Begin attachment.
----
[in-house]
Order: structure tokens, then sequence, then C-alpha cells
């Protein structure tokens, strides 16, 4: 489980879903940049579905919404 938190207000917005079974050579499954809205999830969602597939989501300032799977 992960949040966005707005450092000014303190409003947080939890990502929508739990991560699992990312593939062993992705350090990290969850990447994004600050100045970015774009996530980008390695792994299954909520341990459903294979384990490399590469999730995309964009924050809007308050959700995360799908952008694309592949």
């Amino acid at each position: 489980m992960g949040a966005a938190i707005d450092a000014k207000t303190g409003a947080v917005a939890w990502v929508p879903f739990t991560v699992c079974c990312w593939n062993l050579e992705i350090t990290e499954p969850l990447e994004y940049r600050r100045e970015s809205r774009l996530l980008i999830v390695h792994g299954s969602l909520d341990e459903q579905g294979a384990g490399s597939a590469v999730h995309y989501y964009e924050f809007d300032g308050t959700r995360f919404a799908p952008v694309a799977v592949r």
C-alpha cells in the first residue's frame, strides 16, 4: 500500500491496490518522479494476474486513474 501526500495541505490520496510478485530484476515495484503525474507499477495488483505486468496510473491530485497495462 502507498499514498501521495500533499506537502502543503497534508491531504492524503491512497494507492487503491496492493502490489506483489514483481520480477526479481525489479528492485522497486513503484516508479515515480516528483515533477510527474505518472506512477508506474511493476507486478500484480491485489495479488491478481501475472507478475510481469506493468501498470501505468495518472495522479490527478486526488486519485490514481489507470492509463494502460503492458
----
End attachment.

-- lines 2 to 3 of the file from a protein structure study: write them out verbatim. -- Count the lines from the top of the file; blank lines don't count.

Order: structure tokens, then sequence, then C-alpha cells
């Protein structure tokens, strides 16, 4: 489980879903940049579905919404 938190207000917005079974050579499954809205999830969602597939989501300032799977 992960949040966005707005450092000014303190409003947080939890990502929508739990991560699992990312593939062993992705350090990290969850990447994004600050100045970015774009996530980008390695792994299954909520341990459903294979384990490399590469999730995309964009924050809007308050959700995360799908952008694309592949």